ASCO 2023: FGFR3 Alterations in PROOF 302: A Phase III Trial of Infigratinib (BGJ398) as Adjuvant Therapy in Patients with Invasive Urothelial Carcinoma

( The 2023 ASCO annual meeting included a bladder cancer session, featuring a presentation by Dr. Petros Grivas discussing FGFR3 alterations in PROOF 302, a phase III trial of infigratinib (BGJ398) as adjuvant therapy in patients with invasive urothelial carcinoma. Radical surgery with or without neoadjuvant cisplatin-based chemotherapy is standard of care in fit patients with muscle invasive urothelial carcinoma of the bladder or upper tract urothelial carcinoma. However, recurrence rates are high, underscoring the need for novel therapies. Since up to 70% of upper tract urothelial carcinoma and 20% of urothelial carcinoma of the bladder tumors are reported to harbor FGFR3 alterations, targeting this pathway is a rational approach aiming to reduce recurrence risk and improve outcomes for these patients after surgery. Infigratinib is a selective FGFR1–3 inhibitor with efficacy in advanced urothelial carcinoma with FGFR3 alterations.1 PROOF 302 investigated the efficacy and safety of adjuvant infigratinib vs placebo in patients with high-risk invasive urothelial carcinoma, with Dr. Grivas and colleagues presenting FGFR3 alteration data at ASCO 2023.

PROOF 302 is a global, randomized, double-blind, placebo-controlled, phase III trial for patients with high-risk invasive upper tract urothelial carcinoma or urothelial carcinoma of the bladder (≤15%) with FGFR3 alteration (i.e. mutation, gene fusion/translocation) with residual (≥ypT2 and/or ypN+) tumor after neoadjuvant chemotherapy, or patients ineligible for, or refusing, cisplatin-based adjuvant chemotherapy, ≤120 days post-surgery. Patients were randomized 1:1 to infigratinib 125 mg or placebo daily on days 1–21 every 28 days for up to 52 weeks or until recurrence, unacceptable toxicity, or death. The trial design for PROOF 302 is as follows:

PROOF 302.jpg

The primary endpoint was centrally reviewed disease-free survival (DFS). Secondary endpoints included investigator-assessed DFS, metastasis-free survival, overall survival, safety/tolerability. Exploratory endpoints included quality of life metrics, pharmacokinetics, genomic analysis of tumor, and cfDNA.

A relevant question is the prevalence of FGFR3 alterations in the primary tissue of MIBC. Dr. Grivas and colleagues presented results of the genomic analysis of radical surgery tissues from patients screened for the trial using the FoundationOne platform. Out of 617 patients screened, 188 (30%) had alterations in FGFR 1-4 genes: 43% in upper tract urothelial carcinoma, 23% in MIBC, and 9% with unknown tumor origin. Of these 188 patients, there were 193 single nucleotide variants and short insertions/deletions, 29 amplifications, 1 deletion, and 20 structural variants (fusions and other genomic rearrangements). The median age 74 (range: 32-90 years), 76% were male, 55% had upper tract urothelial carcinoma, and 44% had urothelial carcinoma of the bladder. FGFR3 alterations were noted in 119 out of 617 patients screened for PROOF-302 (19%): 30% of upper tract urothelial carcinoma, 13% of bladder urothelial carcinoma, and 9% of unknown tumor site. As follows is a figure highlighting the frequency of FGFR3 alterations in different age groups:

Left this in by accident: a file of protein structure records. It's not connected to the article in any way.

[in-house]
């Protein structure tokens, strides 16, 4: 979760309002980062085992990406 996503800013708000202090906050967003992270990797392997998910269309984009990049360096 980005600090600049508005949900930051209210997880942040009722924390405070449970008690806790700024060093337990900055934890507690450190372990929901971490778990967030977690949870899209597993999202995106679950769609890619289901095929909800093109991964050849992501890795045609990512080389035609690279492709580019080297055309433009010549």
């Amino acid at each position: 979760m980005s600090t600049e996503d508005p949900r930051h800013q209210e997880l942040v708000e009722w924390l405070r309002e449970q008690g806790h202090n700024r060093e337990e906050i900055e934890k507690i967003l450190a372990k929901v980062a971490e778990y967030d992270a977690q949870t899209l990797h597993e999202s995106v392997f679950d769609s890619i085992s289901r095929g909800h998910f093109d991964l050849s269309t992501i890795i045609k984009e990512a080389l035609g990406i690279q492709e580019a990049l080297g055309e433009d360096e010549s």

PROOF 302.jpg

The oncoplot for FGFR1-4 gene alterations is as follows:

ASCO PROOF 302.jpg

Dr. Grivas concluded his presentation discussing FGFR3 alterations in PROOF 302 with the following take-home points:

  • FGFR3 alterations were seen in only 19% of all patients screened for PROOF-302, a trial that was enriched for upper tract urothelial carcinoma: 30% of upper tract urothelial carcinoma and 13% of urothelial carcinoma of the bladder
  • The trial was stopped early by the sponsor, but the genomic analysis provides insights into the prevalence of FGFR3 alterations. Assessment of correlations with the primary/secondary endpoints is ongoing
  • The nature and frequency of co-occurring alterations in tissue samples is being investigated to help inform combination therapy strategies and putative resistance mechanisms

Presented by: Petros Grivas, MD, PhD, Division of Oncology, Department of Medicine, University of Washington, Fred Hutchinson Cancer Research Center, Seattle Cancer Care Alliance, Seattle, WA

Written by: Zachary Klaassen, MD, MSc – Urologic Oncologist, Associate Professor of Urology, Georgia Cancer Center, Augusta University/Medical College of Georgia, @zklaassen_md on Twitter during the 2023 American Society of Clinical Oncology (ASCO) Annual Meeting, Chicago, IL, Fri, June 2 – Tues, June 6, 2023. 


  1. Pal SK, Rosenberg JE, Hoffman-Censits JH, et al. Efficacy of BGJ398, a Fibroblast Growth Factor Receptor 1-3 Inhibitor, in Patients with Previously Treated Advanced Urothelial Carcinoma with FGFR3 Alterations. Cancer Discov. 2018 Jul;8(7):812-821.